Oxfam report shows the true cost of rising inequality

Oxfam warns that extreme wealth and income inequality is not only unethical, it is also economically inefficient, politically corrosive, socially divisive and environmentally destructive.

Ottawa (21 Jan. 2013) — The National Union of Public and General Employees welcomes the report by Oxfam, The cost of inequality: how wealth and income extremes hurt us all, which shines yet another light on the rising global crisis of income inequality.

"We are with Oxfam in its push to see a drastic reduction in income inequality around the globe," said James Clancy, National President of the National Union of Public and General Employees. "We are pursuing the same goals through our All Together Now! campaign promoting tax fairness, quality public services and a modern industrial strategy."

In its report, Oxfam reveals that the $240 billion net income of the richest 100 billionaires would be enough to eliminate extreme poverty four times over. It states that the "richest one per cent has increased its income by 60 per cent in the last 20 years with the financial crisis accelerating rather than slowing the process."

Jeremy Hobbs, Executive Director, Oxfam International, said: “We can no longer pretend that the creation of wealth for a few will inevitably benefit the many – too often the reverse is true.

“Concentration of resources in the hands of the top one per cent depresses economic activity and makes life harder for everyone else – particularly those at the bottom of the economic ladder.

“In a world where even basic resources such as land and water are increasingly scarce, we cannot afford to concentrate assets in the hands of a few and leave the many to struggle over what’s left.”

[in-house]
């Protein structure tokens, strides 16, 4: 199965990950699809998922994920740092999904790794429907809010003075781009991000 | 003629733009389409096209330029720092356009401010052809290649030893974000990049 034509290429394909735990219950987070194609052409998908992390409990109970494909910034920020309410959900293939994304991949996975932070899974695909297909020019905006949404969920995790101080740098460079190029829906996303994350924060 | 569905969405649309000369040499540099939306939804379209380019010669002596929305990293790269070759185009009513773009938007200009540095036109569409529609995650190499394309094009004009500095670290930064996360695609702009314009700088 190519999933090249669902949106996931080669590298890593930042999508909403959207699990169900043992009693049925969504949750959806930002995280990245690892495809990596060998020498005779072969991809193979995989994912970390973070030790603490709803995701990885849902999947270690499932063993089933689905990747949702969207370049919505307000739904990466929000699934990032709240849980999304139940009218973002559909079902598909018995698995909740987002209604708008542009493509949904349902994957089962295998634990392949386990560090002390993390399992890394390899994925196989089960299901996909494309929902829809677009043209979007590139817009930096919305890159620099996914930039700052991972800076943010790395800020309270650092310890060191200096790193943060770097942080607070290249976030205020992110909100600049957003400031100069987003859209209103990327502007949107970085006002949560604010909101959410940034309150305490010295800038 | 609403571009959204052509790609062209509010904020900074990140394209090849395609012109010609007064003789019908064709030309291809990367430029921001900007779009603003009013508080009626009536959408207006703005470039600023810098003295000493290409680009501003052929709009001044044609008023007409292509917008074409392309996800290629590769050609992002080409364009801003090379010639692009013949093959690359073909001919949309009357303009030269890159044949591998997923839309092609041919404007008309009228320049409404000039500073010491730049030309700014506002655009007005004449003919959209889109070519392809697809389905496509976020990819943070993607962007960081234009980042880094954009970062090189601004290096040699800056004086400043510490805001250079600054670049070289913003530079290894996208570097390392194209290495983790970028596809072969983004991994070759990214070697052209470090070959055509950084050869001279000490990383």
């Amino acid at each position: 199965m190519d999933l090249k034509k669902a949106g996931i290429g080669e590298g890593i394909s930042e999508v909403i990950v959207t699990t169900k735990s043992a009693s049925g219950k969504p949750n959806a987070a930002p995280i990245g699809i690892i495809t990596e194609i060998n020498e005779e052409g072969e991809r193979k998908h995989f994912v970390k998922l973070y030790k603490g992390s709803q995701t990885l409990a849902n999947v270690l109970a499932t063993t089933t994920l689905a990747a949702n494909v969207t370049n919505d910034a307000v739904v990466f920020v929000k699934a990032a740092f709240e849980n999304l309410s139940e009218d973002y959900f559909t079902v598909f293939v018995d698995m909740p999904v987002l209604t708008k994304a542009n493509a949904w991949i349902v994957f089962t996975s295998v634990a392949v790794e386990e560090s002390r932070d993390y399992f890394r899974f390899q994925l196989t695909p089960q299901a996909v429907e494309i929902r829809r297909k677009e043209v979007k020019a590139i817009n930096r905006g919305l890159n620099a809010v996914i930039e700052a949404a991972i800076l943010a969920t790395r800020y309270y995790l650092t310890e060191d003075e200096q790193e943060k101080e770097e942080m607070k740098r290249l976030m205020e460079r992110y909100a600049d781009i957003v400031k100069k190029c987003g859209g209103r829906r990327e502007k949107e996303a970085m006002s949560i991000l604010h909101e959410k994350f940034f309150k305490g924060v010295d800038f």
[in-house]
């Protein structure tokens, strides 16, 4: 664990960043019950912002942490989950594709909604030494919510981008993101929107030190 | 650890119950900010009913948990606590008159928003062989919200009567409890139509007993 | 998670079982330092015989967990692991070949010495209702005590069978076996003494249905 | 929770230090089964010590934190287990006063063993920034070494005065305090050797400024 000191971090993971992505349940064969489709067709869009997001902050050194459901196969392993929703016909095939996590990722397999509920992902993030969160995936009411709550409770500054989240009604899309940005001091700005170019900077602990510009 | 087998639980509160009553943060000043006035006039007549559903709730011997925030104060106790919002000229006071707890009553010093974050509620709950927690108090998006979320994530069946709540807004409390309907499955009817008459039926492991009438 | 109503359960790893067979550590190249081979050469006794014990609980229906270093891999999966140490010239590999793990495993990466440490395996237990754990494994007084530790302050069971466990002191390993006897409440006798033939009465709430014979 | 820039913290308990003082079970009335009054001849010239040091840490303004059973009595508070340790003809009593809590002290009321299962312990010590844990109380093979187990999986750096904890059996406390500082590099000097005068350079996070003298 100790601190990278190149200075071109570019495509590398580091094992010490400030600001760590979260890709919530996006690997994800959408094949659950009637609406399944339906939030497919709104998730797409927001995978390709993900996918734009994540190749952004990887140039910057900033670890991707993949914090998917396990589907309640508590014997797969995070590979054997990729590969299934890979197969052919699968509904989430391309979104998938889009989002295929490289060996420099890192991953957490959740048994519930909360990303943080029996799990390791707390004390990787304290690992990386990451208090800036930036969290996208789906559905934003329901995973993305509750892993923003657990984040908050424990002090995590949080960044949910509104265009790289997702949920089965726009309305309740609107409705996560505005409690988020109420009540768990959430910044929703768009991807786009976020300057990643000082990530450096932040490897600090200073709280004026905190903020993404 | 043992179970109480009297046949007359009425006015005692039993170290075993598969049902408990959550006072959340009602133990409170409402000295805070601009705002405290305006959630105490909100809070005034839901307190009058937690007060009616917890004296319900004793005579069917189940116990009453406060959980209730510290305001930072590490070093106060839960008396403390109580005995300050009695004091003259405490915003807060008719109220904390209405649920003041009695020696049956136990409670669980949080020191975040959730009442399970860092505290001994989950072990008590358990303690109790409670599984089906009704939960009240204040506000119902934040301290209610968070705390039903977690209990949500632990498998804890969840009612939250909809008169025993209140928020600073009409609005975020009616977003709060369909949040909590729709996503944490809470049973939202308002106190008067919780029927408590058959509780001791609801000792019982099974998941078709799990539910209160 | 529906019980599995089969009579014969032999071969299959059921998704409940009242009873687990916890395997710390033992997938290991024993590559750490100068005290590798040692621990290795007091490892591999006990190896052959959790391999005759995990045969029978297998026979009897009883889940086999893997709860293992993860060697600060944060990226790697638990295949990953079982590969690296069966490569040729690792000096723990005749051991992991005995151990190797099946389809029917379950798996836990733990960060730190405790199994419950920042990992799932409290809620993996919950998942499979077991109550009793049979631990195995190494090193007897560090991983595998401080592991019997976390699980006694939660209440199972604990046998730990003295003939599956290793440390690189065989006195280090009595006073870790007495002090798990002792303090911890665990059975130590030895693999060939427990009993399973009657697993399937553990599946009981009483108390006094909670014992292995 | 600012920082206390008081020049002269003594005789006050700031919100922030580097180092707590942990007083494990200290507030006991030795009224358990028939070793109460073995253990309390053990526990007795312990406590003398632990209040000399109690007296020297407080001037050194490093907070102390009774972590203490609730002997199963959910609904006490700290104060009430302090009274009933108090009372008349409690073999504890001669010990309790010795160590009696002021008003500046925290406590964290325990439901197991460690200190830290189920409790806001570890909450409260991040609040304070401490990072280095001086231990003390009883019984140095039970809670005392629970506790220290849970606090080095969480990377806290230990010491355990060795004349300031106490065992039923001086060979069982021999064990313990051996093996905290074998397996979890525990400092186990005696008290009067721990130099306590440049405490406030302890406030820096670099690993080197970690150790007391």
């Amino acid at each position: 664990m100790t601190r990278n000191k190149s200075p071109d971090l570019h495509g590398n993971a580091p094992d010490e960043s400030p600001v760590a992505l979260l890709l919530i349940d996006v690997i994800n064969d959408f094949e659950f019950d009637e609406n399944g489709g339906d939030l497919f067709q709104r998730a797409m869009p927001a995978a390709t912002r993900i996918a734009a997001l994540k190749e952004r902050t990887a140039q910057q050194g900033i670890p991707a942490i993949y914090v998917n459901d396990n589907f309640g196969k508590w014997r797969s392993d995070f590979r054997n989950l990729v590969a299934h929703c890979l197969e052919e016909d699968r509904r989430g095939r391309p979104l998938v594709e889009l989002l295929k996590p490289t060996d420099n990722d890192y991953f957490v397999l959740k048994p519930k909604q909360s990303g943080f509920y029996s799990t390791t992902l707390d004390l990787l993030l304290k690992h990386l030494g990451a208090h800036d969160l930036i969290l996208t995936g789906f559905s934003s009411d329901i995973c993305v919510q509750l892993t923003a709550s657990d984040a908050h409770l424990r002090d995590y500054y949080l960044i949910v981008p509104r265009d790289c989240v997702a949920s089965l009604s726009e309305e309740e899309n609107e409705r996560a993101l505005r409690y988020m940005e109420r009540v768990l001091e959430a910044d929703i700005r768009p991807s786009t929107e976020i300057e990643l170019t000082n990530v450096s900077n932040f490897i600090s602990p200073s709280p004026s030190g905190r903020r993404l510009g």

Oxfam said world leaders should learn from the present-day success of countries such as Brazil which has grown rapidly while reducing inequality – as well as the historical success such as the United States in the 1930s when President Roosevelt’s New Deal helped bring down inequality and tackle vested interests. Roosevelt famously warned that the “political equality we once had won was meaningless in the face of economic inequality.”

Oxfam's report was released a week before the World Economic Forum being held in Davos.

Hobbs said, “We need a global new deal to reverse decades of increasing inequality. From tax havens to weak employment laws, the richest benefit from a global economic system which is rigged in their favour. It is time our leaders reformed the system so that it works in the interests of the whole of humanity rather than a global elite.”

Elements of a global new deal could include:

  • tax haven crackdown;
  • a reversal of the trend towards more regressive forms of taxation;
  • a global minimum corporation tax rate;
  • measures to boost wages compared with returns available to capital; and
  • increased investment in free public services and safety nets.

More information: 

Oxfam: The cost of inequality: how wealth and income extremes hurt us all

All Together Now! campaign

NUPGE

The National Union of Public and General Employees (NUPGE) is one of Canada's largest labour organizations with over 340,000 members. Our mission is to improve the lives of working families and to build a stronger Canada by ensuring our common wealth is used for the common good. NUPGE

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